Friday 23 February 2018

Paul Galvin: Don't skort around it

Paul Galvin, Bedlam Castlemarket. Photo: Ronan Lang/Feature File

Paul Galvin

There's no escape from the influence of womenswear

The name is Long. James Long. To make a long story skort, we'll have to talk about him. He's the new go-to guy for ballsy menswear. He's been on my radar for a while, but now the context has arrived in which to discuss him.

There were lots of Longs back down the road from me when I was a young lad. There was a Jim Long and two Tom Longs. Ironically, the two Tom Longs were quite short in stature.

None of these Longs are related to James Long, I suspect.

James requires discussion at this point, though, to be sure. To discuss the matter in hand -- skorts -- we simply cannot skirt around the man pushing skorts for men.

As is the case in the fluid world of fashion, opposites often attract, opposing worlds collide, tribes go to war and rules break.

A skort is an amalgam of a skirt and shorts. A combination of sorts. Originally worn by girls, especially sportswomen, but no longer exclusively so.

Watching Wimbledon last week, I noticed many skorts are essentially skirts with shorts hidden underneath. In their truest sense, they more closely resemble a pair of shorts with a panel of fabric over the front.

Womenswear has never been more of an influence on menswear designers, and, by extension, menswear, and now we have further derivations and variations of shorts and skorts for men.

I welcome the influence, personally, for the fairer sex is inherently and intrinsically more stylish than the unfairer sex. So the more infiltration from womenswear, the more stylish we guys get to be.

Don't fight it, lads; embrace it as you would a stylish woman. That said, I don't see myself wearing a skort anytime soon.

James Long is a menswear designer out of the ordinary. His spring/summer 2013 collection is noteworthy for its references to womenswear and sportswear, plus his bold take on shorts and skirts.

I love this new departure. It's been brewing for a while. Paris and Milan runway shows in 2009 saw men in skirts. For London to start pushing the skort makes the trend a little more real.

David Beckham's sarong was headline news for all the sarong reasons. Kanye West has worn a skirt on stage.

James Long has looked to kung fu for his inspiration. The Kung Fu Cowboy inspired him. Man as gladiator. This makes the possibility of wearing a skort a little more palatable for men. We can claim to be getting in touch with our inner gladiator.

Leather is a fabric that's been on my mind a lot lately. I'm having leather panels and sleeves put on some jackets, tees and trousers. It's slowly being referenced and utilised in menswear outside of leather jackets.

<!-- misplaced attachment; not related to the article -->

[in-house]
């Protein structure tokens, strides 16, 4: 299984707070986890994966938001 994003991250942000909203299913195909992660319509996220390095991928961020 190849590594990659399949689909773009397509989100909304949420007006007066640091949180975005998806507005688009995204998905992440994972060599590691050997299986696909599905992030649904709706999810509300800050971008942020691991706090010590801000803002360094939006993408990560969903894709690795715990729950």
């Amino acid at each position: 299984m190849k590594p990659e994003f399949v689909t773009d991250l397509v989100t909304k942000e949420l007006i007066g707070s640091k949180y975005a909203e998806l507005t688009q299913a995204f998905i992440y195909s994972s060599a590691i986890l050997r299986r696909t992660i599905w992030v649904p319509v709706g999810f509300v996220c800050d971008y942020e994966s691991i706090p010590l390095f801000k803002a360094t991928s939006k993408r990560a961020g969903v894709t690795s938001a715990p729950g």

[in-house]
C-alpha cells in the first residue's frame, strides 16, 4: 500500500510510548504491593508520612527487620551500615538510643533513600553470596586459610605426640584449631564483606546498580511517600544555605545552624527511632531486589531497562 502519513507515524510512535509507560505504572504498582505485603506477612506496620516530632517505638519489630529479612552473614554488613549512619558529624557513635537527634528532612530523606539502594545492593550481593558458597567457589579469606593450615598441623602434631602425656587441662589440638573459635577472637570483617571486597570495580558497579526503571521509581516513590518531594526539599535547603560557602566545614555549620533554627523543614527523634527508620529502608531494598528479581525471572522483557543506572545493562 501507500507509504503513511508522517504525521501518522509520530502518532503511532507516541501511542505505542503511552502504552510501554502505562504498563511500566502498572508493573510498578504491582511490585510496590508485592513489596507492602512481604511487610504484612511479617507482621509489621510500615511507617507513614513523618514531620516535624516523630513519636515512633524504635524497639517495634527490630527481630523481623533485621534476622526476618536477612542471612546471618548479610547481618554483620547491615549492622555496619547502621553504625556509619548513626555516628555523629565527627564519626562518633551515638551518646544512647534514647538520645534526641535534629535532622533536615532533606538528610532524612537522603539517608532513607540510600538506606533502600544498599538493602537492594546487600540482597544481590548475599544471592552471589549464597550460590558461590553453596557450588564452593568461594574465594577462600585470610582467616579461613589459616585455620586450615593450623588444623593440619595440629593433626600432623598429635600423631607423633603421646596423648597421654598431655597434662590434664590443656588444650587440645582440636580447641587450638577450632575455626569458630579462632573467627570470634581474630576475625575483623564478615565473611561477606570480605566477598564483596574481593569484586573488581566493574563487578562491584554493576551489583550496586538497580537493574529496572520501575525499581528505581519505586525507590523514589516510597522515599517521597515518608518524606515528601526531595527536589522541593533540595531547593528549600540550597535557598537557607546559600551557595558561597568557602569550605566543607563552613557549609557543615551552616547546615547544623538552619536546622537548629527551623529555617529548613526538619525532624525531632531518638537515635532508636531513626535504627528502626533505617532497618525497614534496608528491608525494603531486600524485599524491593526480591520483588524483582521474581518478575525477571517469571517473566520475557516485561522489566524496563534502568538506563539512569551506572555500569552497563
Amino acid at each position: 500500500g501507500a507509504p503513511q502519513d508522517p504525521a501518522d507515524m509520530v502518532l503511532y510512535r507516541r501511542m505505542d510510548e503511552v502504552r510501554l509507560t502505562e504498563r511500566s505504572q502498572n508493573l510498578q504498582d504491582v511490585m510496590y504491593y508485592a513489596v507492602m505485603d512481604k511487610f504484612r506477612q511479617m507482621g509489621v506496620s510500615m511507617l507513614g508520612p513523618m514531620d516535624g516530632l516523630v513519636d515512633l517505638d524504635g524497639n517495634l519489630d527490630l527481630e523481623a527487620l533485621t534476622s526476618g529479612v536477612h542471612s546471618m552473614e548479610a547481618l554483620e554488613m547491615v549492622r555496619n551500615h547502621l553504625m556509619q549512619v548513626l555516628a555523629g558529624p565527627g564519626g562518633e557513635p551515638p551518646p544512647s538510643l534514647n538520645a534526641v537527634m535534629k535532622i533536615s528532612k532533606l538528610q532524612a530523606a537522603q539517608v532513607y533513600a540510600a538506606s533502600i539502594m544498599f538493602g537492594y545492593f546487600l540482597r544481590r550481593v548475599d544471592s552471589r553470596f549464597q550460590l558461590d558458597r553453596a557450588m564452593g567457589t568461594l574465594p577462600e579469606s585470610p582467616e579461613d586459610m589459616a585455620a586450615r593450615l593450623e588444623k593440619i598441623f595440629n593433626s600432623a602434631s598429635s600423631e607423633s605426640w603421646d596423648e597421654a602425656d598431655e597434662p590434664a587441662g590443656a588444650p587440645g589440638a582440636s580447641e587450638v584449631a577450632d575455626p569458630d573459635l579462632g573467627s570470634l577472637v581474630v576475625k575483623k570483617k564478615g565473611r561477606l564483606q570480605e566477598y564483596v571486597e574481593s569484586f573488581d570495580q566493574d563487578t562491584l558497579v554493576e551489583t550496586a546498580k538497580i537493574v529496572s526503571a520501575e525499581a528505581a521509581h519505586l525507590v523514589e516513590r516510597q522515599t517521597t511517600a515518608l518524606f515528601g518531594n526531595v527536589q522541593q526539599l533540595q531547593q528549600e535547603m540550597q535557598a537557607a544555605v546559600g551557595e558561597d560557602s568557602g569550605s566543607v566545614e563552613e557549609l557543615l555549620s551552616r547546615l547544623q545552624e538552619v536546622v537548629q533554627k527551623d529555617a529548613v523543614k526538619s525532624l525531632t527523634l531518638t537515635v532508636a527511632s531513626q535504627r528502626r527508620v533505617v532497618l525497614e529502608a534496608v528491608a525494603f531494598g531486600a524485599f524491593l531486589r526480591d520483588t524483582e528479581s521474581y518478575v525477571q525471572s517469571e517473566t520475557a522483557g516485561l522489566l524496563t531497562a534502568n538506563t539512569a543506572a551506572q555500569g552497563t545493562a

Leather pants are on the way to the high street -- watch this shop window space. Sleeving on denim jackets and varsity jackets are an indication, and soon we'll see leather panels on jeans and T-shirts, followed by leather pants. Only the brave, as Diesel might say.

James Long is a big fan of leather. His aesthetic is bold and directional. Kung fu inspiration is reflected in the use of metallics, pleated skorts, strong shoulders and well-heeled, tough leather brogues. Strangely enough, it does look very masculine.

These skorts are knee length and billowy. They look as if they could harbour a sword and scabbard comfortably. You would need a certain walk to pull them off, though. And a look. Or, as Mike Skinner, put it, "a you-think-I-care stare".

Anyway, it got me to thinking. Will we ever see the day when a skort is part of our daily dress?

If you think about it, it's a very functional piece of clothing. Practical as well. Look at all the activities a man can comfortably do in a skort. There's gardening for a start. Many men love to garden. I'm not one of those men.

For me, there are only a select few activities that make skort wearing any way acceptable.

Any activity that involves fighting so as to counter the feminine factor and bring out the Russell Crowe in you.

Hand-to-hand combat, kung fu, karate, tae bo, tae-kwan-do, jutjitsu, sword fighting -- anything that involves fighting is the only way to justify it.

But there is one game above all others that is made for skort wearing. The ultimate man's game. Cowboys and Indians.

You just have to be the Indian.

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